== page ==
There are things you can replace
And others you cannot
The time has come to weigh those things
This space is gettin’ hot
You know this space is gettin’ hot
-Althea by The Grateful Dead
This week will be a very graphically-oriented blog post. As I’ve been writing about, the Fed has completely pivoted to full hawkish mode. Things are getting very hot right now in the world of interest rates and its impact on financial markets and the real economy. If there was any question in terms of the Fed’s hawkish pivot it was put to rest with Chairman Powell’s setting the stage for a 50 basis point increase at the May FOMC meeting.
The market is now pricing in a small probability of a 75 basis point increase at the May meeting.
As well as at the June meeting.
The market is now projecting the Federal Funds Rate to be a bit under 2.75% by the end of the year.
Parts of the yield curve have inverted again with the more rapid increase in shorter-term rates versus longer-term ones.
The market is now pricing in the highest inflation expectations since Treasury Inflation-Protected Securities (TIPS) were first issued.
All of the above charts can be summarized by the following one which shows that this is the worst bond market since these returns have been calculated, which started in the mid-1970s.
I admittedly was wrong by believing that inflation would be transitory as I felt like the longer-term trends that have been keeping inflation manageable would ultimately be more powerful than the Covid stimulus that was immense, but temporary, combined with loose monetary policy. What I do still believe, however, is what the next graphic depicts. With every tightening cycle and the corresponding increase in long-term rates, something gets broken in our highly financialized economy. I think this will ultimately necessitate the Fed having to cut rates again.
Housing is one place to look for possible problems based on the unprecedented spike in mortgage rates in such a short period of time.
Especially when one sees how high home prices are relative to incomes.
And yet, inventory is virtually non-existent. This problem may become even more acute as people who were thinking about selling and paying off their lower-rate mortgages now have to buy at very high prices with much higher mortgage rates. This will most likely keep more people in place and make the supply of available homes for sale even more constrained.
A couple of canaries in the coal mine. One is the significantly deteriorating outlook for future business activity from the most recently released Philadelphia Fed Manufacturing Survey.
The New Orders component was a major component for the very negative outlook.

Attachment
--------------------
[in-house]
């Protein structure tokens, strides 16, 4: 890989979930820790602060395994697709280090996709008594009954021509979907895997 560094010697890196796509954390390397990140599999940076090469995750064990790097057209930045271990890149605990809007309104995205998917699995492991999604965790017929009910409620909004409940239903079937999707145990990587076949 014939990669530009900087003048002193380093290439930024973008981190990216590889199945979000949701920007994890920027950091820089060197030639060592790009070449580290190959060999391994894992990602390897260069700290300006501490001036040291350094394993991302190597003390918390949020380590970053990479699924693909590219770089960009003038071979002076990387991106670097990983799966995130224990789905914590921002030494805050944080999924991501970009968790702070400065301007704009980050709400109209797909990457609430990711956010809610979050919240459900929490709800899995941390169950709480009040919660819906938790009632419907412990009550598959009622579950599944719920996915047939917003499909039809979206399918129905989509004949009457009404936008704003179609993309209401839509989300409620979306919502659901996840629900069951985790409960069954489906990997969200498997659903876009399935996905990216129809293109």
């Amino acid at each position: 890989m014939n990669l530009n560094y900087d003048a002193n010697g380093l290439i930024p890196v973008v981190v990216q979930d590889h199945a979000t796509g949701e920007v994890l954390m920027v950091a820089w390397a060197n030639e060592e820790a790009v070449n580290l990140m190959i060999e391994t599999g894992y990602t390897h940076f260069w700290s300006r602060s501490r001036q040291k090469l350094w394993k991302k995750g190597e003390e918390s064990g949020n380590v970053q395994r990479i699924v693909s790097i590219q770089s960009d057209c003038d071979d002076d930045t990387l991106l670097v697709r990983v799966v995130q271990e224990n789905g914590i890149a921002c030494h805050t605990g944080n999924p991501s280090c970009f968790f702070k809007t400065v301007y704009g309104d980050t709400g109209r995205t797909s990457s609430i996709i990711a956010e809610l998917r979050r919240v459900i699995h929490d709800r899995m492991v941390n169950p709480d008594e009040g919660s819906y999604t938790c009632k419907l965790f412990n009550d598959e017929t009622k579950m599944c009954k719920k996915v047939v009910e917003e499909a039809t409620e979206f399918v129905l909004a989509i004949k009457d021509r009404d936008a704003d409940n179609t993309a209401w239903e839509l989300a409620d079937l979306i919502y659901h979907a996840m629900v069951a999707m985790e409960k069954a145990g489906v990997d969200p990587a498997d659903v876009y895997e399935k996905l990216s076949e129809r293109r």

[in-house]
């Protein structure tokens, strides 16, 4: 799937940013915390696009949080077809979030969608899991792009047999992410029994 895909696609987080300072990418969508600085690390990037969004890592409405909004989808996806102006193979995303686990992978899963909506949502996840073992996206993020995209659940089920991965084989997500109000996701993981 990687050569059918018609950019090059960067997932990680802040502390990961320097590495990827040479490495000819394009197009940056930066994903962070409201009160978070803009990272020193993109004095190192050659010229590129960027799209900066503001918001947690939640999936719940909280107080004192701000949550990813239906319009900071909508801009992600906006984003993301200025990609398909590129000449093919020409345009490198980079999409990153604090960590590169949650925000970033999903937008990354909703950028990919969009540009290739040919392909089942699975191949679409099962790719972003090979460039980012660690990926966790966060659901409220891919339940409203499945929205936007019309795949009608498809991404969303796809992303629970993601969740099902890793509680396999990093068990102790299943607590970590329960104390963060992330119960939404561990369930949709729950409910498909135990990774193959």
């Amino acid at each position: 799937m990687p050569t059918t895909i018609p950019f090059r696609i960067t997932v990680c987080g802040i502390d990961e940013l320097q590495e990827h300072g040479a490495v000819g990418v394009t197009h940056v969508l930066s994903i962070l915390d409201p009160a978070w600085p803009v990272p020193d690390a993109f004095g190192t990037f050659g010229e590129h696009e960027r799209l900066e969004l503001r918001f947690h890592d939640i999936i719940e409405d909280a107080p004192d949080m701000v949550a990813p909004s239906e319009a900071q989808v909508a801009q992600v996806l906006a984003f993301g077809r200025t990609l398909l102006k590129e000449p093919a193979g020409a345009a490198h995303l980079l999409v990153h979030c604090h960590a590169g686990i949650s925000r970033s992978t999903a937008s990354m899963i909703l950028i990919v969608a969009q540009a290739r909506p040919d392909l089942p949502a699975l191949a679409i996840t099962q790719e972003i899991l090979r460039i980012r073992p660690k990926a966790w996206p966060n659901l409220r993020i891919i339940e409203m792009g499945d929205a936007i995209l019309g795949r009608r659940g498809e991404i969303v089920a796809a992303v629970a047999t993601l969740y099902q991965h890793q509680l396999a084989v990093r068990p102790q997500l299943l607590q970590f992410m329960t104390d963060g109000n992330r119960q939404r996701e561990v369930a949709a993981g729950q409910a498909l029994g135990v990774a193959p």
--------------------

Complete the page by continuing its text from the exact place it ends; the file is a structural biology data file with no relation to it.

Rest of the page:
I also remain concerned about food prices, more for social instability in developing countries than domestically. Although with gas prices quite elevated and so many other items costing a lot more, purchasing power is becoming more constrained. People will prioritize food so this will probably do some crowding out of other consumer purchases.
This chart shows how various sectors tend to do during tightening cycles. Real estate has historically been the second-best performing sector which tends to be counterintuitive since it’s believed that higher rates hurt real estate values.
Apartments have great fundamentals, which should only improve as buying a home becomes even more challenging absent a material economic slowdown or contraction that slows household formations or reduces the number of households. With that being said, a lot of properties that have been purchased over the last couple of years have been financed with high leverage utilizing floating rate debt with high spreads. These aggressive loans were made based on the belief that short-term interest rates would remain low enough for owners to capture the very strong rent growth trends to materially increase their Net Operating Income. This would put the lenders in a much safer position because the increased cash flow would give the borrowers more coverage to service debt and repay the loans when they come due in three to five years.
With the Federal Reserve going into full hawkish mode, the apartment space, which has been very hot, is now going to be hot for a less positive reason. Owners who have utilized this type of financing will now be under a lot of pressure to service their debt once short-term rates exceed 2%, which is just around the corner. It takes a year or a little more to reprice all of the leases in a community whereas the debt service increases will be fast and pronounced.
As I have mentioned previously, we are not immune to the consequences of higher rates given our variable rate concentration. The difference for CWS is that we have been much more conservative in terms of the amount of financing we have used and our average spreads are probably 1.25% to 1.75% less than many of our competitors who have used more highly leveraged financing vehicles. We estimate that our coverage ratios will drop to around 1.5 (Net Operating Income/Debt Service) with short-term rates at around 3% whereas that is where many of these more highly leveraged loans have been starting off with rates at around 0.25%. At 3% rates, they are not going to produce enough operating cash flow (in the short run) to cover debt service.
The lyrics cited at the beginning said there are things that you can replace and others you cannot. And yes, the time has come to weigh those things. Right now our conservative loan structures are not replaceable by many of our competitors unless they have significant amounts of capital to pay down their loans since they would not qualify for enough financing to refinance their current balances.
I would not replace our conservative financing in a space that is going to get very hot. We are going to feel some of the heat but I don’t think we will get burned like some of our more aggressive competitors.